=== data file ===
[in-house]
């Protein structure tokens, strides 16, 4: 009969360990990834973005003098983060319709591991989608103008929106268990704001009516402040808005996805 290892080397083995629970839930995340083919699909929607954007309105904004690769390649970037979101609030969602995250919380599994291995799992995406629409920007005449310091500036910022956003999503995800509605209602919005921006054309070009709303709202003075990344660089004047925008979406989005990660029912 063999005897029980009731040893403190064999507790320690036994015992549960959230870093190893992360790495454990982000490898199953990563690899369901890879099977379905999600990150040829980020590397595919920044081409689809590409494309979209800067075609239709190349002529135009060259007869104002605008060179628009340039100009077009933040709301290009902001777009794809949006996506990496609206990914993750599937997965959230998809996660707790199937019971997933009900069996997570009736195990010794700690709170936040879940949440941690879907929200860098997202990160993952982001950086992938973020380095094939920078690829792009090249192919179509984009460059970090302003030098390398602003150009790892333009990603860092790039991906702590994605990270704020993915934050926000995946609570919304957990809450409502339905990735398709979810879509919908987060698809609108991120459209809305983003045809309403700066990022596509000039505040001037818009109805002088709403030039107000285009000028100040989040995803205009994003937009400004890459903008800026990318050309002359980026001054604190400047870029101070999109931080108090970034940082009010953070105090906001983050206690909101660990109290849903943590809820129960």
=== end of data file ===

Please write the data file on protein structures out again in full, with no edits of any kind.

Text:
[in-house]
């Protein structure tokens, strides 16, 4: 009969360990990834973005003098983060319709591991989608103008929106268990704001009516402040808005996805 290892080397083995629970839930995340083919699909929607954007309105904004690769390649970037979101609030969602995250919380599994291995799992995406629409920007005449310091500036910022956003999503995800509605209602919005921006054309070009709303709202003075990344660089004047925008979406989005990660029912 063999005897029980009731040893403190064999507790320690036994015992549960959230870093190893992360790495454990982000490898199953990563690899369901890879099977379905999600990150040829980020590397595919920044081409689809590409494309979209800067075609239709190349002529135009060259007869104002605008060179628009340039100009077009933040709301290009902001777009794809949006996506990496609206990914993750599937997965959230998809996660707790199937019971997933009900069996997570009736195990010794700690709170936040879940949440941690879907929200860098997202990160993952982001950086992938973020380095094939920078690829792009090249192919179509984009460059970090302003030098390398602003150009790892333009990603860092790039991906702590994605990270704020993915934050926000995946609570919304957990809450409502339905990735398709979810879509919908987060698809609108991120459209809305983003045809309403700066990022596509000039505040001037818009109805002088709403030039107000285009000028100040989040995803205009994003937009400004890459903008800026990318050309002359980026001054604190400047870029101070999109931080108090970034940082009010953070105090906001983050206690909101660990109290849903943590809820129960």